Revamped Film Rating System: Why It Changed, How It Works
Makers of explicit art films wanted out from under X's stigma. FILM
LAST week the Motion Picture Association of America (MPAA) revamped its rating system, sinking some teeth into the R rating and lopping off the X rating altogether. Replacing the X was a new rating, ``NC-17'' - meaning ``no-children under 17 admitted.'' The industry hailed the revision as a necessary change in an outdated system. The R rating (``Restricted'' - children must be escorted by an adult) will now be accompanied by a brief explanation of why the film was so rated - whether for profanity or violence or sexually explicit material. The idea is to provide parents with more data to help them decide what their children should or should not see.Skip to next paragraph
Subscribe Today to the Monitor
The big news, of course, is the discarding of the infamous X, which had become synonymous with pornography. Many filmmakers, distributors, and exhibitors felt the stigma of the X rating should not taint films with serious artistic content - no matter how explicitly sexual or violent they may be.
The decision on the new system was reached with the approval of the National Alliance of Theater Owners, since it is the theaters that will be responsible for enforcement.
``The original meaning of the X rating was ``for adults only,'' said a spokesman for the MPAA, when president Jack Valenti could not be reached for comment. ``The NC-17 restores that meaning to the system.''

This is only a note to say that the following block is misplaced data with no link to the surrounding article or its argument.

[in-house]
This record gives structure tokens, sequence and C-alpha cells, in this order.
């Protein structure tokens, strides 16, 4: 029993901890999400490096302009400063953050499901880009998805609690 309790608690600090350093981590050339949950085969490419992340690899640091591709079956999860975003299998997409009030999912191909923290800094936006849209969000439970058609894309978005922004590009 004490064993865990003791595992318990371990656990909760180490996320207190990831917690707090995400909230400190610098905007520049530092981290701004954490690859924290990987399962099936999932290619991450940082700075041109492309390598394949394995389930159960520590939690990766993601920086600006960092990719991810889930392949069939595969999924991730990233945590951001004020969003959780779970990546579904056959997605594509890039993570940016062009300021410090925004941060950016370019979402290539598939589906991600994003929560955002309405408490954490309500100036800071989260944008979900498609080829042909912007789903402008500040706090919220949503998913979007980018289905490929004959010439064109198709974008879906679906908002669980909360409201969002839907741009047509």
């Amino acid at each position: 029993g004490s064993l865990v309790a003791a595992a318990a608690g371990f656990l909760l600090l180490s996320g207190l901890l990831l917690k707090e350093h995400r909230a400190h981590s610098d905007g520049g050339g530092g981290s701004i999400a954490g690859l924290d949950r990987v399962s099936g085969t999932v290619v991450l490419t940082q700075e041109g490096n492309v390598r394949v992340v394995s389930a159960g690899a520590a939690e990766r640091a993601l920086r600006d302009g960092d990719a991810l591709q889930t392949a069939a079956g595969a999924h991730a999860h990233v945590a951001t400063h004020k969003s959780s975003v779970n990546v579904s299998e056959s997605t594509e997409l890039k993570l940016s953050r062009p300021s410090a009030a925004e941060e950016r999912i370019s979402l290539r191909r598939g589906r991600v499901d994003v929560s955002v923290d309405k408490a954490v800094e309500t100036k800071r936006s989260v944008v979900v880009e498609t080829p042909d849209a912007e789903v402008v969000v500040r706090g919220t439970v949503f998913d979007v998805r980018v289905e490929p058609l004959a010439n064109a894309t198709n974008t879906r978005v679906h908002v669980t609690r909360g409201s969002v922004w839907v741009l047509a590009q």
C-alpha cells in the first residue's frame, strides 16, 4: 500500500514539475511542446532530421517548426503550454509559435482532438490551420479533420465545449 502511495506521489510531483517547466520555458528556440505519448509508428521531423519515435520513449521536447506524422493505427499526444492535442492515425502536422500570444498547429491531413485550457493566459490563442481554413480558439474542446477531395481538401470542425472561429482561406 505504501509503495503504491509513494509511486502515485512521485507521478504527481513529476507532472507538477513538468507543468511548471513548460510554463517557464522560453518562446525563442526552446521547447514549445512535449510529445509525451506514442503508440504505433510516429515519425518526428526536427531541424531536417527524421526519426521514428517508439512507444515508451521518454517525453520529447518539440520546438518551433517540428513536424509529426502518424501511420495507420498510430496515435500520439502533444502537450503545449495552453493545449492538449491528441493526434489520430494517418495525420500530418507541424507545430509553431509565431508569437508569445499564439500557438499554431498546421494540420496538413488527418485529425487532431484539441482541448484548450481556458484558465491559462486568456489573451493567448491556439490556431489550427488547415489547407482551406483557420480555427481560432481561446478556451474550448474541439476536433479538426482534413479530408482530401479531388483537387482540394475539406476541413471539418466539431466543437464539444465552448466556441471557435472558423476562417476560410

Films like ``Midnight Cowboy,'' ``A Clockwork Orange,'' and ``Last Tango in Paris'' received X ratings soon after the code was introduced. But pornographers seized the X for their own purposes, though their films were not submitted to the MPAA for rating. Because of the pornography stigma, many newspapers and other media won't accept advertising for X-rated films. Many theaters won't show them.
An escalation in the past year of films with artistic pretensions and with enough explicitness to fall into the X category (11 in all, compared to only five from 1985 to 1989) stirred up the controversy. Pedro Almodovar's ``Tie Me Up, Tie Me Down,'' Peter Greenaway's ``The Cook, the Thief, His Wife, and Her Lover,'' Wayne Wang's ``Life is Cheap ... But Toilet Paper Is Expensive,'' and John McNaughton's ``Henry: Portrait of a Serial Killer'' were all stamped ``X'' before their makers decided to release them unrated, since an X rating would have spelled economic suicide for most nonpornographic productions. Miramax Films Corporation even sued the MPAA over the Almodovar film but lost the case.
The big studios cannot afford to release films without a rating because their audience must be assured. So when Philip Kaufman's ``Henry and June,'' a Universal release, received an X and Kaufman refused to cut the offending (explicitly sexual) sequences, Universal's president, Tom Pollack, stood behind him and forced the MPAA's already wavering hand. ``A lot of people thought the change was inevitable,'' said Mr. Kaufman when reached by phone, ``but we forced the issue.'' ``Henry and June'' became the first NC-17 film.
Director Kaufman supports the MPAA decision to put films with adult content out of the reach of children by using the NC-17 rating. ``People must understand that the subject matter is strictly for adults and was not meant to attract children,'' he says.
One big question, however, is whether NC-17 really will keep adult-content films out of the reach of children. The US Catholic Conference and the National Council of Churches and the National Conference of Catholic Bishops have issued a joint statement denouncing the new rating on the grounds that the MPAA ``has caved in to the commercial interests of those who are attempting to get sexually exploitative material into general theatrical release.''